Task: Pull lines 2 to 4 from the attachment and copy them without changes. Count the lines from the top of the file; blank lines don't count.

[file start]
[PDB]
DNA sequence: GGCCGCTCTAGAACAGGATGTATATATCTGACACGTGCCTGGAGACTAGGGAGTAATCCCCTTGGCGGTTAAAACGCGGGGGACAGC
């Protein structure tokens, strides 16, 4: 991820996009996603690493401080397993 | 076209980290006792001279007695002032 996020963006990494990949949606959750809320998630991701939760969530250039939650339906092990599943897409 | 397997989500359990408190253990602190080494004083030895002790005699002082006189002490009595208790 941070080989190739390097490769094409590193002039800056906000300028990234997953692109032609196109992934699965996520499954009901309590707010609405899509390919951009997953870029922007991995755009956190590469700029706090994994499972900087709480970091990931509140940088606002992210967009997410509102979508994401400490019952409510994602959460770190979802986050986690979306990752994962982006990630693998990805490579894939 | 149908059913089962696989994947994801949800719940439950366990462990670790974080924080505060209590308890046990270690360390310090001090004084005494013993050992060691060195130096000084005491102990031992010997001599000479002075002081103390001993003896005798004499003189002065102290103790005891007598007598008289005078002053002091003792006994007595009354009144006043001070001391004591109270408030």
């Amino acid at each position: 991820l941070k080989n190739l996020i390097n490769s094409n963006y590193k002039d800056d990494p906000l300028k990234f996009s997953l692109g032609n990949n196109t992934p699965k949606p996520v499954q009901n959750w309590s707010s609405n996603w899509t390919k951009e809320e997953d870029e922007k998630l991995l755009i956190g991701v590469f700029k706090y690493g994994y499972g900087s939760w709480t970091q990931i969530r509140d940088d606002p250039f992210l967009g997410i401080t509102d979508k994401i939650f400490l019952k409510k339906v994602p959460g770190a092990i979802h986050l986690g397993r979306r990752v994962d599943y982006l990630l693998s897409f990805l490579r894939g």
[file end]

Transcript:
DNA sequence: GGCCGCTCTAGAACAGGATGTATATATCTGACACGTGCCTGGAGACTAGGGAGTAATCCCCTTGGCGGTTAAAACGCGGGGGACAGC
């Protein structure tokens, strides 16, 4: 991820996009996603690493401080397993 | 076209980290006792001279007695002032 996020963006990494990949949606959750809320998630991701939760969530250039939650339906092990599943897409 | 397997989500359990408190253990602190080494004083030895002790005699002082006189002490009595208790 941070080989190739390097490769094409590193002039800056906000300028990234997953692109032609196109992934699965996520499954009901309590707010609405899509390919951009997953870029922007991995755009956190590469700029706090994994499972900087709480970091990931509140940088606002992210967009997410509102979508994401400490019952409510994602959460770190979802986050986690979306990752994962982006990630693998990805490579894939 | 149908059913089962696989994947994801949800719940439950366990462990670790974080924080505060209590308890046990270690360390310090001090004084005494013993050992060691060195130096000084005491102990031992010997001599000479002075002081103390001993003896005798004499003189002065102290103790005891007598007598008289005078002053002091003792006994007595009354009144006043001070001391004591109270408030």
């Amino acid at each position: 991820l941070k080989n190739l996020i390097n490769s094409n963006y590193k002039d800056d990494p906000l300028k990234f996009s997953l692109g032609n990949n196109t992934p699965k949606p996520v499954q009901n959750w309590s707010s609405n996603w899509t390919k951009e809320e997953d870029e922007k998630l991995l755009i956190g991701v590469f700029k706090y690493g994994y499972g900087s939760w709480t970091q990931i969530r509140d940088d606002p250039f992210l967009g997410i401080t509102d979508k994401i939650f400490l019952k409510k339906v994602p959460g770190a092990i979802h986050l986690g397993r979306r990752v994962d599943y982006l990630l693998s897409f990805l490579r894939g």